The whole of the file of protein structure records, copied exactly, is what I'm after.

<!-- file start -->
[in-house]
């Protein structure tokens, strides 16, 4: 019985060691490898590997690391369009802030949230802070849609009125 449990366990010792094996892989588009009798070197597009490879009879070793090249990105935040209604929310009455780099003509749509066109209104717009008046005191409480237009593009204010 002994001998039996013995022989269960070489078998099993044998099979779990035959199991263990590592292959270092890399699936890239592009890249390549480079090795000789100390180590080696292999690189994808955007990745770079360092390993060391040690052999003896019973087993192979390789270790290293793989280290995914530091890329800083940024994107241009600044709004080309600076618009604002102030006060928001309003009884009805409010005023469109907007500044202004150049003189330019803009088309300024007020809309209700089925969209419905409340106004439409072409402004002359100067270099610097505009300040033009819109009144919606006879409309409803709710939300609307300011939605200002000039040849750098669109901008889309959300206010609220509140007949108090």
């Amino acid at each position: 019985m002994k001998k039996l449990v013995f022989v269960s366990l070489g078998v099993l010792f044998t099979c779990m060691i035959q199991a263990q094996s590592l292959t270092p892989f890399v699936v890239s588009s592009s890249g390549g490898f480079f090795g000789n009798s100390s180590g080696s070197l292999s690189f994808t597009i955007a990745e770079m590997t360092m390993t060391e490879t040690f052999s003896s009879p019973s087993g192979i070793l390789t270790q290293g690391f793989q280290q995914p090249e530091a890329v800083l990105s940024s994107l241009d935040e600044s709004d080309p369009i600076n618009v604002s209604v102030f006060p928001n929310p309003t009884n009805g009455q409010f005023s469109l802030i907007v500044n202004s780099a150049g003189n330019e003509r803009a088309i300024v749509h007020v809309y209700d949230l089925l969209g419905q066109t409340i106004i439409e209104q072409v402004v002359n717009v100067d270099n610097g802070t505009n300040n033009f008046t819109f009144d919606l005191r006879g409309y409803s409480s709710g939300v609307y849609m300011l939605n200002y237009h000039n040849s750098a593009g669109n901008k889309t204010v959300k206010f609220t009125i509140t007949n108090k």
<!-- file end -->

[in-house]
């Protein structure tokens, strides 16, 4: 019985060691490898590997690391369009802030949230802070849609009125 449990366990010792094996892989588009009798070197597009490879009879070793090249990105935040209604929310009455780099003509749509066109209104717009008046005191409480237009593009204010 002994001998039996013995022989269960070489078998099993044998099979779990035959199991263990590592292959270092890399699936890239592009890249390549480079090795000789100390180590080696292999690189994808955007990745770079360092390993060391040690052999003896019973087993192979390789270790290293793989280290995914530091890329800083940024994107241009600044709004080309600076618009604002102030006060928001309003009884009805409010005023469109907007500044202004150049003189330019803009088309300024007020809309209700089925969209419905409340106004439409072409402004002359100067270099610097505009300040033009819109009144919606006879409309409803709710939300609307300011939605200002000039040849750098669109901008889309959300206010609220509140007949108090």
């Amino acid at each position: 019985m002994k001998k039996l449990v013995f022989v269960s366990l070489g078998v099993l010792f044998t099979c779990m060691i035959q199991a263990q094996s590592l292959t270092p892989f890399v699936v890239s588009s592009s890249g390549g490898f480079f090795g000789n009798s100390s180590g080696s070197l292999s690189f994808t597009i955007a990745e770079m590997t360092m390993t060391e490879t040690f052999s003896s009879p019973s087993g192979i070793l390789t270790q290293g690391f793989q280290q995914p090249e530091a890329v800083l990105s940024s994107l241009d935040e600044s709004d080309p369009i600076n618009v604002s209604v102030f006060p928001n929310p309003t009884n009805g009455q409010f005023s469109l802030i907007v500044n202004s780099a150049g003189n330019e003509r803009a088309i300024v749509h007020v809309y209700d949230l089925l969209g419905q066109t409340i106004i439409e209104q072409v402004v002359n717009v100067d270099n610097g802070t505009n300040n033009f008046t819109f009144d919606l005191r006879g409309y409803s409480s709710g939300v609307y849609m300011l939605n200002y237009h000039n040849s750098a593009g669109n901008k889309t204010v959300k206010f609220t009125i509140t007949n108090k």